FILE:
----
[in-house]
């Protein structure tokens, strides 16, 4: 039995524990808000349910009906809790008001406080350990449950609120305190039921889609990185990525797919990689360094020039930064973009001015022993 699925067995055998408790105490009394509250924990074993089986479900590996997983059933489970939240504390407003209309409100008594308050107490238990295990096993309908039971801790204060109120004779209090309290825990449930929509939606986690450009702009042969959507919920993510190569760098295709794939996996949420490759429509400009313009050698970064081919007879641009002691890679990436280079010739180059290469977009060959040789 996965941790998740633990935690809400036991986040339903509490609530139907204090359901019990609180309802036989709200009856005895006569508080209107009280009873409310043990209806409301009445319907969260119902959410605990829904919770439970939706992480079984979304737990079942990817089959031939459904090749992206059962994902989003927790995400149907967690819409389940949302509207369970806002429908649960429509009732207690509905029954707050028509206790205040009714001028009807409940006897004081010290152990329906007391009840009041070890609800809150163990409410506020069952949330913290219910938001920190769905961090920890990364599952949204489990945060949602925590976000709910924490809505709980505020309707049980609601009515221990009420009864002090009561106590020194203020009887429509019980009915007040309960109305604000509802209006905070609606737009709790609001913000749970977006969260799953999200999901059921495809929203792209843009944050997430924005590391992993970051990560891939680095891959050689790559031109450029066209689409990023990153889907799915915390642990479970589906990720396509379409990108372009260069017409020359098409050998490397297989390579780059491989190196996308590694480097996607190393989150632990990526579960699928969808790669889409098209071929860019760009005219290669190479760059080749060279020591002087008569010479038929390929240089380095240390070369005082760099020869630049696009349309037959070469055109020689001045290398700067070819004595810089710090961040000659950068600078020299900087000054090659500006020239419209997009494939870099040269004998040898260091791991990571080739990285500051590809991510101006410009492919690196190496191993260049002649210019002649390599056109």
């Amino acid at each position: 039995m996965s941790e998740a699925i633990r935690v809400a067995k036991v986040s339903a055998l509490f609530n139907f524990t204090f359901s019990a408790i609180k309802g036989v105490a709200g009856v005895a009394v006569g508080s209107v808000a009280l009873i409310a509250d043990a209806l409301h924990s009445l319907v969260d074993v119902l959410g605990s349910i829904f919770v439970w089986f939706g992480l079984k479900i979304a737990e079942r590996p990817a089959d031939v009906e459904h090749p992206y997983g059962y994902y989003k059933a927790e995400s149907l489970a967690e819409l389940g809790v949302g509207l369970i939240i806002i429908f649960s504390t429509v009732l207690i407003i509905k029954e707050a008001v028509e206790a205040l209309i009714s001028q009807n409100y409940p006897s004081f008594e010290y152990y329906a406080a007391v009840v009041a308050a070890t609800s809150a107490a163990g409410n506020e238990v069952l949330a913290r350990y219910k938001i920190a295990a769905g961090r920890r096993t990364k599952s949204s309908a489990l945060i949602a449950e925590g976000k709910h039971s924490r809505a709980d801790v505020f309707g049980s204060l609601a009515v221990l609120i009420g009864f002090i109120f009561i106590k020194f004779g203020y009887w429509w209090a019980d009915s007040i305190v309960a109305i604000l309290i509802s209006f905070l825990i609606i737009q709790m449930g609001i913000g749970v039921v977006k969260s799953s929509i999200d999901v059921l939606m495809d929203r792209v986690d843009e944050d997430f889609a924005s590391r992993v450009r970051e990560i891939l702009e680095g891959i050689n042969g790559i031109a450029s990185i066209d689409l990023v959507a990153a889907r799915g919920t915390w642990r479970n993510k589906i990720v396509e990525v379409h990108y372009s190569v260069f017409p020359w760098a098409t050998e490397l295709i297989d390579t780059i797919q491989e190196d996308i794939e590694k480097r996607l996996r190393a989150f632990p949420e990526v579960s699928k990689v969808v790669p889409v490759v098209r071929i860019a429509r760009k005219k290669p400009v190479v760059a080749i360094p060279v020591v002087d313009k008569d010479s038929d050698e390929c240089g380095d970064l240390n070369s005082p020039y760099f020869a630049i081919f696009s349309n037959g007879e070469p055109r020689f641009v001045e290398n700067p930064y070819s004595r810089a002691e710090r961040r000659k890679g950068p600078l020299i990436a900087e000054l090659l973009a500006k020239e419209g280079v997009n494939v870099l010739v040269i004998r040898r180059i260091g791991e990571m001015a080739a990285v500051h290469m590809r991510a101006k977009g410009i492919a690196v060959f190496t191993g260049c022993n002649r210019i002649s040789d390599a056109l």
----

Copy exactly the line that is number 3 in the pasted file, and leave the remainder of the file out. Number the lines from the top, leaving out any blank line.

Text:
């Amino acid at each position: 039995m996965s941790e998740a699925i633990r935690v809400a067995k036991v986040s339903a055998l509490f609530n139907f524990t204090f359901s019990a408790i609180k309802g036989v105490a709200g009856v005895a009394v006569g508080s209107v808000a009280l009873i409310a509250d043990a209806l409301h924990s009445l319907v969260d074993v119902l959410g605990s349910i829904f919770v439970w089986f939706g992480l079984k479900i979304a737990e079942r590996p990817a089959d031939v009906e459904h090749p992206y997983g059962y994902y989003k059933a927790e995400s149907l489970a967690e819409l389940g809790v949302g509207l369970i939240i806002i429908f649960s504390t429509v009732l207690i407003i509905k029954e707050a008001v028509e206790a205040l209309i009714s001028q009807n409100y409940p006897s004081f008594e010290y152990y329906a406080a007391v009840v009041a308050a070890t609800s809150a107490a163990g409410n506020e238990v069952l949330a913290r350990y219910k938001i920190a295990a769905g961090r920890r096993t990364k599952s949204s309908a489990l945060i949602a449950e925590g976000k709910h039971s924490r809505a709980d801790v505020f309707g049980s204060l609601a009515v221990l609120i009420g009864f002090i109120f009561i106590k020194f004779g203020y009887w429509w209090a019980d009915s007040i305190v309960a109305i604000l309290i509802s209006f905070l825990i609606i737009q709790m449930g609001i913000g749970v039921v977006k969260s799953s929509i999200d999901v059921l939606m495809d929203r792209v986690d843009e944050d997430f889609a924005s590391r992993v450009r970051e990560i891939l702009e680095g891959i050689n042969g790559i031109a450029s990185i066209d689409l990023v959507a990153a889907r799915g919920t915390w642990r479970n993510k589906i990720v396509e990525v379409h990108y372009s190569v260069f017409p020359w760098a098409t050998e490397l295709i297989d390579t780059i797919q491989e190196d996308i794939e590694k480097r996607l996996r190393a989150f632990p949420e990526v579960s699928k990689v969808v790669p889409v490759v098209r071929i860019a429509r760009k005219k290669p400009v190479v760059a080749i360094p060279v020591v002087d313009k008569d010479s038929d050698e390929c240089g380095d970064l240390n070369s005082p020039y760099f020869a630049i081919f696009s349309n037959g007879e070469p055109r020689f641009v001045e290398n700067p930064y070819s004595r810089a002691e710090r961040r000659k890679g950068p600078l020299i990436a900087e000054l090659l973009a500006k020239e419209g280079v997009n494939v870099l010739v040269i004998r040898r180059i260091g791991e990571m001015a080739a990285v500051h290469m590809r991510a101006k977009g410009i492919a690196v060959f190496t191993g260049c022993n002649r210019i002649s040789d390599a056109l």